Victor chose six pieces from the Janacek cycle of ‘On an Overgrown Path’.A work rarely heard in the concert hall but one of very touching simplicity missing an overall architectural shape but creating an atmosphere with a hauntingly mellifluous traditional outpouring.’Our Evenings’ was played with absolute delicacy and simplicity and it led to ‘A blown- away leaf’ with all the gentle fluidity and luminosity of the fairytale it is.There was the playful halting rhythm of this short quixotic story ‘Come with us’ indeed!Followed by a deep brooding opening to ‘The Madonna of Frydek’ with its magical music box musings leading to an imperious outpouring of great lament that just bursts into intimate song.Declamations of striking atmosphere in ‘They Chattered Like Swallows’ and finally the echoing vibrations of desolation in ‘The Barn Owl Has Not Flown Away!’.A remarkable oasis of serenity and peace between the turbulence of the two Russian works on the programme

On an Overgrown Path is a cycle of fifteen piano pieces written by Leos Janacek and organized into two volumes.Janáček composed all his most important works for solo piano between 1900 and 1912.He probably began preparing his first series of Moravian folk melodies in 1900.At this time, the cycle had only six pieces, intended for harmonium : Our eveningsA blown-away leafThe Frýdek MadonnaGood night!The barn owl has not flown away! and a Piu mosso published after Janáček’s death.These melodies provided the basis for the first volume of On an Overgrown Path. Three of these compositions were first published in 1901 with the fifth volume of harmonium pieces, Slavic melodies, under the title On an overgrown path – three short compositions.By 1908 the cycle had grown to nine pieces, and was by then intended for piano instead of harmonium. The definitive version of the first book was published in 1911.On 30 September 1911, Janáček published the first piece of the second series in the Lidove novinynewspapers. The new series was created, in its entirety, around 1911.The complete second book was printed by the Hudební matice in 1942. The première of the work took place on 6 January 1905 at the “Besední dům” Hall in Brno.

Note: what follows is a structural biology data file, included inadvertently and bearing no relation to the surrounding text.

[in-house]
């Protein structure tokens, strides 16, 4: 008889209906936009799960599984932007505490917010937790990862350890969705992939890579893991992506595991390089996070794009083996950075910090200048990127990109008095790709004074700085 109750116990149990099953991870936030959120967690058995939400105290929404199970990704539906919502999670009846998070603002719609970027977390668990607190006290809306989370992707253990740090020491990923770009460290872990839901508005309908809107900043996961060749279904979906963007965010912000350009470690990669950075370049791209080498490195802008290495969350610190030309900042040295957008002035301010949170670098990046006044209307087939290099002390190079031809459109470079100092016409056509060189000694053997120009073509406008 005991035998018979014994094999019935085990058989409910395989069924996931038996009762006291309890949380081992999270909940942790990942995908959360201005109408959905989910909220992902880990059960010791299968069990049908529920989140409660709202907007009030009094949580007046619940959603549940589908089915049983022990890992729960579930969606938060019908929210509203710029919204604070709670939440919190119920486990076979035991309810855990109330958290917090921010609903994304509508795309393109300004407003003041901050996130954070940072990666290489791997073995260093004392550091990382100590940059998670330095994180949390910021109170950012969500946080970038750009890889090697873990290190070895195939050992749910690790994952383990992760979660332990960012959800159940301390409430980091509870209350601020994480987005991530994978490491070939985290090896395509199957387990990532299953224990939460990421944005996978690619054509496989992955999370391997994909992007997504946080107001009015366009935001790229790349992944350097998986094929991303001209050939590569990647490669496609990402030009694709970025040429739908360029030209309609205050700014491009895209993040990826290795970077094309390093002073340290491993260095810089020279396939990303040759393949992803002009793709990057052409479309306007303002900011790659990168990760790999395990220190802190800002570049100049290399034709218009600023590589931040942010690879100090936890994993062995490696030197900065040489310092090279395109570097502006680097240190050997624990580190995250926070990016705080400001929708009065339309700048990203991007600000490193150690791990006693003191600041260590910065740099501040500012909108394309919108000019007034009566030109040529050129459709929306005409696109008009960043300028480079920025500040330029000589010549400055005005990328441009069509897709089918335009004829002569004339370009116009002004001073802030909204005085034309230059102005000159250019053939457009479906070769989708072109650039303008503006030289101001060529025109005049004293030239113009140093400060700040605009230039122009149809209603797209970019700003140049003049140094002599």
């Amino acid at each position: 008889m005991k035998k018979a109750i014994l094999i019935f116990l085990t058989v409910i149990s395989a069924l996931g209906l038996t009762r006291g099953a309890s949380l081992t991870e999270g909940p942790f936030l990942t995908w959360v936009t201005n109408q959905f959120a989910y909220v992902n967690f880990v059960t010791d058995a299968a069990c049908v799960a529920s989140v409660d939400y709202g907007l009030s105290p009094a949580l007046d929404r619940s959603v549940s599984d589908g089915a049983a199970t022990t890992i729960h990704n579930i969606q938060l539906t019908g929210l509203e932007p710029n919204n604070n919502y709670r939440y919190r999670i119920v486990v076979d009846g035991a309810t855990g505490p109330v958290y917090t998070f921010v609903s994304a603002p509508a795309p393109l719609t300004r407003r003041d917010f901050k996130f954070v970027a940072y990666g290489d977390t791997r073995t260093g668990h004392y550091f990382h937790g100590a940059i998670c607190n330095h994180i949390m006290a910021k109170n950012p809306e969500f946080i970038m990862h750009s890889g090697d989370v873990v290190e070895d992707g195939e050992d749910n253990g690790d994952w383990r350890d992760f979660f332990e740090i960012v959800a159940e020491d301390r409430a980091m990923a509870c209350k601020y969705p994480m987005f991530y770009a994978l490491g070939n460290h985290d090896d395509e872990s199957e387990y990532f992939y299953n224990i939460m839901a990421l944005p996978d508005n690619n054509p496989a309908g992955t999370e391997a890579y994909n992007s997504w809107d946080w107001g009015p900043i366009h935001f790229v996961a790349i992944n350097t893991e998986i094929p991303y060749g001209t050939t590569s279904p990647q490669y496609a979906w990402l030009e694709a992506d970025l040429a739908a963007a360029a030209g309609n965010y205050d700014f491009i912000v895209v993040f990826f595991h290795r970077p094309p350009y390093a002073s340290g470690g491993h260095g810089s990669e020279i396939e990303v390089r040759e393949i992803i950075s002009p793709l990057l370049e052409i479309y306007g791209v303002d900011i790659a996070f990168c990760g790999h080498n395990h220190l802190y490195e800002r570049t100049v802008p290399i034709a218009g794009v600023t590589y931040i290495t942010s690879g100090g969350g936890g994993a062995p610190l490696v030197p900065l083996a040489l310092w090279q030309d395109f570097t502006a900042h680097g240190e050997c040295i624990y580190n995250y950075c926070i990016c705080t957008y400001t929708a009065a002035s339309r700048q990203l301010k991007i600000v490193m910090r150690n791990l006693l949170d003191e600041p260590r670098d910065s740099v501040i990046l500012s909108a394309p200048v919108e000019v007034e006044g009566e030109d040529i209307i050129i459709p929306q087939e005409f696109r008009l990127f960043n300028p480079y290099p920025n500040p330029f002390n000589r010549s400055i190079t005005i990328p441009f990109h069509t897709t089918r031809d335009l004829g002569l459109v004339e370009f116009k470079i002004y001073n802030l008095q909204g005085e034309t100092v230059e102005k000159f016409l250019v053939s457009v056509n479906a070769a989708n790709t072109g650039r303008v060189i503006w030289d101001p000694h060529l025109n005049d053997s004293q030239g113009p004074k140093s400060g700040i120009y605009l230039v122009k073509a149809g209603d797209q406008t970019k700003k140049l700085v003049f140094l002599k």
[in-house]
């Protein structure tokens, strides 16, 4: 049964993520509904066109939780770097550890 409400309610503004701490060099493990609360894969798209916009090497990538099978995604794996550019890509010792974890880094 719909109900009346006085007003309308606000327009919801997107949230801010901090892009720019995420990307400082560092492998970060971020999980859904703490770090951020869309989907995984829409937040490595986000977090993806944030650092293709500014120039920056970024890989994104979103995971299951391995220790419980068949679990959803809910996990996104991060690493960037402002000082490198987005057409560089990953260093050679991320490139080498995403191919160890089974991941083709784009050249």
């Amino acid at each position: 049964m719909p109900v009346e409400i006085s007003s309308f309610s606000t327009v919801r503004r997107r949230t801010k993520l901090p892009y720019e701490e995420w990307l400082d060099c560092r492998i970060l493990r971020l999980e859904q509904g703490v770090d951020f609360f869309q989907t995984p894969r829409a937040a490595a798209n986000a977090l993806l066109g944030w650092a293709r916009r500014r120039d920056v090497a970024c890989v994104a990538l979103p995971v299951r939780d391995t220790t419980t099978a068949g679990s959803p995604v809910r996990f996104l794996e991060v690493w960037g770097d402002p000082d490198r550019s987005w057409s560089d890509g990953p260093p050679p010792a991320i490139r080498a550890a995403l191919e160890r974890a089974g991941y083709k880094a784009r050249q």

Leos Janacek